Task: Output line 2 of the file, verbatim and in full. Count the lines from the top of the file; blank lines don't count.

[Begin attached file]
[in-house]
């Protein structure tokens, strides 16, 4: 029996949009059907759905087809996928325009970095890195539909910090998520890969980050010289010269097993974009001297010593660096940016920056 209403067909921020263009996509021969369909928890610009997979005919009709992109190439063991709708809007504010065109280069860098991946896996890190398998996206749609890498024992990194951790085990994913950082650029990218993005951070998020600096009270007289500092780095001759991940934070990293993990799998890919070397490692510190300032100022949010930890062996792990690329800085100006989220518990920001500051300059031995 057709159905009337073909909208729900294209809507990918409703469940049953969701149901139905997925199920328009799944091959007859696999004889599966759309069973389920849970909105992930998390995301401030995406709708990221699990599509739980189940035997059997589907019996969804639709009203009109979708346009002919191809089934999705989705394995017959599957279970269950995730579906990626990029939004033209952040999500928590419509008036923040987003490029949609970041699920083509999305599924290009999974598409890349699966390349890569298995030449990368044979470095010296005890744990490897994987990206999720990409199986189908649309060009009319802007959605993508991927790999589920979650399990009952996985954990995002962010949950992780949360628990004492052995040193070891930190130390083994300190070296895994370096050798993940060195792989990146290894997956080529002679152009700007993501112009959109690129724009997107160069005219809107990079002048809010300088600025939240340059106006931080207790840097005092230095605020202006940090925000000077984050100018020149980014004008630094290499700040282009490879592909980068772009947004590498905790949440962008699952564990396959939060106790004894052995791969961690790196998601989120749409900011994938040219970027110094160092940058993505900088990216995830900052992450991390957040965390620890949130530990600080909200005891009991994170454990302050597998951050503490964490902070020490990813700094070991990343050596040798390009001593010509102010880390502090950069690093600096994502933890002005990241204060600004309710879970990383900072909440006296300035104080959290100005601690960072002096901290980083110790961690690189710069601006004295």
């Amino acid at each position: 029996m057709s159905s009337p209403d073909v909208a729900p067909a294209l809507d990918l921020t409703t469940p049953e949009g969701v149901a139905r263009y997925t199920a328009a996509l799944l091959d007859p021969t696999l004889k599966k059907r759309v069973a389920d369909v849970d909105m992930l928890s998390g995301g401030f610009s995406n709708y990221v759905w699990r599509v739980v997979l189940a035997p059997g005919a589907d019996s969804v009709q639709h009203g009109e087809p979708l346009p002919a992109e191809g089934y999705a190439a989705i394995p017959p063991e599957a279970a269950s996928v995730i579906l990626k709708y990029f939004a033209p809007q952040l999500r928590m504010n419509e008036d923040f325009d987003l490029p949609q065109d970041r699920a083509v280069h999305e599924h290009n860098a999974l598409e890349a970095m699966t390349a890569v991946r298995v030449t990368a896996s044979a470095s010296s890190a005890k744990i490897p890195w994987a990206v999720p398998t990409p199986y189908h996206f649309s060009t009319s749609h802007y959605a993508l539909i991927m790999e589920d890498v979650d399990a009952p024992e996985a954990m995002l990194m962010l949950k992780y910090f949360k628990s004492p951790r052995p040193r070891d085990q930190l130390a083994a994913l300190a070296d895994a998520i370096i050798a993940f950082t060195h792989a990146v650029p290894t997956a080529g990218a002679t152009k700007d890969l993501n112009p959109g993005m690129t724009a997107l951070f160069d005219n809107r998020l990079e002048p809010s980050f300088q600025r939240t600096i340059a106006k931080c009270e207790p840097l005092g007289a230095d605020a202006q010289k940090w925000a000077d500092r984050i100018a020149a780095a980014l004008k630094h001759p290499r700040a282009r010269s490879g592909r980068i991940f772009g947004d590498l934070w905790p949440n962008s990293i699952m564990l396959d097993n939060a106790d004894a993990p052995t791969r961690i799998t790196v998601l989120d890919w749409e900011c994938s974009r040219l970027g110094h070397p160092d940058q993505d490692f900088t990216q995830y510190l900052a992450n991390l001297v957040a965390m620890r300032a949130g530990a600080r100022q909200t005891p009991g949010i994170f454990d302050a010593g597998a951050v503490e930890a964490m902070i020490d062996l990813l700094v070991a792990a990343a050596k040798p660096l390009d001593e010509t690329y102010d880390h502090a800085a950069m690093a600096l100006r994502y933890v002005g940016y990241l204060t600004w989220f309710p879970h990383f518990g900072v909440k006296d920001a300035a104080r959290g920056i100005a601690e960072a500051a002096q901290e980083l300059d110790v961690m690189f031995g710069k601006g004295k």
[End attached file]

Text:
């Protein structure tokens, strides 16, 4: 029996949009059907759905087809996928325009970095890195539909910090998520890969980050010289010269097993974009001297010593660096940016920056 209403067909921020263009996509021969369909928890610009997979005919009709992109190439063991709708809007504010065109280069860098991946896996890190398998996206749609890498024992990194951790085990994913950082650029990218993005951070998020600096009270007289500092780095001759991940934070990293993990799998890919070397490692510190300032100022949010930890062996792990690329800085100006989220518990920001500051300059031995 057709159905009337073909909208729900294209809507990918409703469940049953969701149901139905997925199920328009799944091959007859696999004889599966759309069973389920849970909105992930998390995301401030995406709708990221699990599509739980189940035997059997589907019996969804639709009203009109979708346009002919191809089934999705989705394995017959599957279970269950995730579906990626990029939004033209952040999500928590419509008036923040987003490029949609970041699920083509999305599924290009999974598409890349699966390349890569298995030449990368044979470095010296005890744990490897994987990206999720990409199986189908649309060009009319802007959605993508991927790999589920979650399990009952996985954990995002962010949950992780949360628990004492052995040193070891930190130390083994300190070296895994370096050798993940060195792989990146290894997956080529002679152009700007993501112009959109690129724009997107160069005219809107990079002048809010300088600025939240340059106006931080207790840097005092230095605020202006940090925000000077984050100018020149980014004008630094290499700040282009490879592909980068772009947004590498905790949440962008699952564990396959939060106790004894052995791969961690790196998601989120749409900011994938040219970027110094160092940058993505900088990216995830900052992450991390957040965390620890949130530990600080909200005891009991994170454990302050597998951050503490964490902070020490990813700094070991990343050596040798390009001593010509102010880390502090950069690093600096994502933890002005990241204060600004309710879970990383900072909440006296300035104080959290100005601690960072002096901290980083110790961690690189710069601006004295």